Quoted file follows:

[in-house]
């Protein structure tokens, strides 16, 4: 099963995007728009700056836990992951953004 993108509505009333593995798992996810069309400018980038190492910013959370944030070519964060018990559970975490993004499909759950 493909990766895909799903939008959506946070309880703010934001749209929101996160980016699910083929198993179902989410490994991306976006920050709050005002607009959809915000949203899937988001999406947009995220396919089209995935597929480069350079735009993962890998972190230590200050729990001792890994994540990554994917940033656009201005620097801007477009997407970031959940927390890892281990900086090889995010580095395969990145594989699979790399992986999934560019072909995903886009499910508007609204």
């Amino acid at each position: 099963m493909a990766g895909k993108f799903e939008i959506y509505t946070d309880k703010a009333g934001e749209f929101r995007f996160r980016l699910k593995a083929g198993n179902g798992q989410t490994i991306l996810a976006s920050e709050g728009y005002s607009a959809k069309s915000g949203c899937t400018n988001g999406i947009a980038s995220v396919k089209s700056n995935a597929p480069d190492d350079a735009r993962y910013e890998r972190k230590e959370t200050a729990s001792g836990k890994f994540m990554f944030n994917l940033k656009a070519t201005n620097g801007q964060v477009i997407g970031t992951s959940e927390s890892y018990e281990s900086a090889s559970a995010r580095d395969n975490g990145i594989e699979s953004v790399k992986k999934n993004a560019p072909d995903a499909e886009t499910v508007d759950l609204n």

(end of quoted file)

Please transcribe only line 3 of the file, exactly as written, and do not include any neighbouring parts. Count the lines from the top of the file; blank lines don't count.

């Amino acid at each position: 099963m493909a990766g895909k993108f799903e939008i959506y509505t946070d309880k703010a009333g934001e749209f929101r995007f996160r980016l699910k593995a083929g198993n179902g798992q989410t490994i991306l996810a976006s920050e709050g728009y005002s607009a959809k069309s915000g949203c899937t400018n988001g999406i947009a980038s995220v396919k089209s700056n995935a597929p480069d190492d350079a735009r993962y910013e890998r972190k230590e959370t200050a729990s001792g836990k890994f994540m990554f944030n994917l940033k656009a070519t201005n620097g801007q964060v477009i997407g970031t992951s959940e927390s890892y018990e281990s900086a090889s559970a995010r580095d395969n975490g990145i594989e699979s953004v790399k992986k999934n993004a560019p072909d995903a499909e886009t499910v508007d759950l609204n």